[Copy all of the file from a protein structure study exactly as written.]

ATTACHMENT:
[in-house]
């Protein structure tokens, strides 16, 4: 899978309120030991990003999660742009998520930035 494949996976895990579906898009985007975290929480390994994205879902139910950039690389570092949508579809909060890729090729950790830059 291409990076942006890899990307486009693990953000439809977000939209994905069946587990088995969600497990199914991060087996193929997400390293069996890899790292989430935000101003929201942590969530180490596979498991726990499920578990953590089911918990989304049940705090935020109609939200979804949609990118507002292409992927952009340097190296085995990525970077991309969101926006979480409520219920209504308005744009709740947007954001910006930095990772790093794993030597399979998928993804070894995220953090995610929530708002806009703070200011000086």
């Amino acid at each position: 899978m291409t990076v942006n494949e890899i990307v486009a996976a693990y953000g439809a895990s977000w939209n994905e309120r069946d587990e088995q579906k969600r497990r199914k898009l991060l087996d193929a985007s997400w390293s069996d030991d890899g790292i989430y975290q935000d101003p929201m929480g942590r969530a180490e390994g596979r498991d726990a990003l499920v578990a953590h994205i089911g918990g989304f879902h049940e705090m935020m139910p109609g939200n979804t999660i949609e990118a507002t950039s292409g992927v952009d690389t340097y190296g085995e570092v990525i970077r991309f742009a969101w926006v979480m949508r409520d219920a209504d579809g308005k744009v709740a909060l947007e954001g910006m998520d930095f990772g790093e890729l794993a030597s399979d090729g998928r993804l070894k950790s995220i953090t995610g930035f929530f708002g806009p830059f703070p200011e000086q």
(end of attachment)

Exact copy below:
[in-house]
């Protein structure tokens, strides 16, 4: 899978309120030991990003999660742009998520930035 494949996976895990579906898009985007975290929480390994994205879902139910950039690389570092949508579809909060890729090729950790830059 291409990076942006890899990307486009693990953000439809977000939209994905069946587990088995969600497990199914991060087996193929997400390293069996890899790292989430935000101003929201942590969530180490596979498991726990499920578990953590089911918990989304049940705090935020109609939200979804949609990118507002292409992927952009340097190296085995990525970077991309969101926006979480409520219920209504308005744009709740947007954001910006930095990772790093794993030597399979998928993804070894995220953090995610929530708002806009703070200011000086």
């Amino acid at each position: 899978m291409t990076v942006n494949e890899i990307v486009a996976a693990y953000g439809a895990s977000w939209n994905e309120r069946d587990e088995q579906k969600r497990r199914k898009l991060l087996d193929a985007s997400w390293s069996d030991d890899g790292i989430y975290q935000d101003p929201m929480g942590r969530a180490e390994g596979r498991d726990a990003l499920v578990a953590h994205i089911g918990g989304f879902h049940e705090m935020m139910p109609g939200n979804t999660i949609e990118a507002t950039s292409g992927v952009d690389t340097y190296g085995e570092v990525i970077r991309f742009a969101w926006v979480m949508r409520d219920a209504d579809g308005k744009v709740a909060l947007e954001g910006m998520d930095f990772g790093e890729l794993a030597s399979d090729g998928r993804l070894k950790s995220i953090t995610g930035f929530f708002g806009p830059f703070p200011e000086q």